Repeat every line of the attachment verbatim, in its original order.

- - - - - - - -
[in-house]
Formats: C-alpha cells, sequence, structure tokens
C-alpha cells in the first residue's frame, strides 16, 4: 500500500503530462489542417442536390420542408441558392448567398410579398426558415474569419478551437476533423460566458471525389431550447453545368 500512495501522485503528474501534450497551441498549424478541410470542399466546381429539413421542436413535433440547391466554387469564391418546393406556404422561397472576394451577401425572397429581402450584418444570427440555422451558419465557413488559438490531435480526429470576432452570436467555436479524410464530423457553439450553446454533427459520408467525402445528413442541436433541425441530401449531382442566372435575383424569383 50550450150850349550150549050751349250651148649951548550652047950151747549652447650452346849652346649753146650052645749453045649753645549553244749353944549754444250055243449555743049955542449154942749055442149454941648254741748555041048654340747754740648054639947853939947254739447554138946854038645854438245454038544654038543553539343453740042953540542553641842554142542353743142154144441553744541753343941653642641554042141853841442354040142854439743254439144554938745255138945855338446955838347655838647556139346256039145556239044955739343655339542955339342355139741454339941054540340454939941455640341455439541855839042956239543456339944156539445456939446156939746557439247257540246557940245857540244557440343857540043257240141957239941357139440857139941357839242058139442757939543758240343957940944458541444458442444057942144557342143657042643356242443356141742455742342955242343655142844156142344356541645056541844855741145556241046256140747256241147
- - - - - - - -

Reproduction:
[in-house]
Formats: C-alpha cells, sequence, structure tokens
C-alpha cells in the first residue's frame, strides 16, 4: 500500500503530462489542417442536390420542408441558392448567398410579398426558415474569419478551437476533423460566458471525389431550447453545368 500512495501522485503528474501534450497551441498549424478541410470542399466546381429539413421542436413535433440547391466554387469564391418546393406556404422561397472576394451577401425572397429581402450584418444570427440555422451558419465557413488559438490531435480526429470576432452570436467555436479524410464530423457553439450553446454533427459520408467525402445528413442541436433541425441530401449531382442566372435575383424569383 50550450150850349550150549050751349250651148649951548550652047950151747549652447650452346849652346649753146650052645749453045649753645549553244749353944549754444250055243449555743049955542449154942749055442149454941648254741748555041048654340747754740648054639947853939947254739447554138946854038645854438245454038544654038543553539343453740042953540542553641842554142542353743142154144441553744541753343941653642641554042141853841442354040142854439743254439144554938745255138945855338446955838347655838647556139346256039145556239044955739343655339542955339342355139741454339941054540340454939941455640341455439541855839042956239543456339944156539445456939446156939746557439247257540246557940245857540244557440343857540043257240141957239941357139440857139941357839242058139442757939543758240343957940944458541444458442444057942144557342143657042643356242443356141742455742342955242343655142844156142344356541645056541844855741145556241046256140747256241147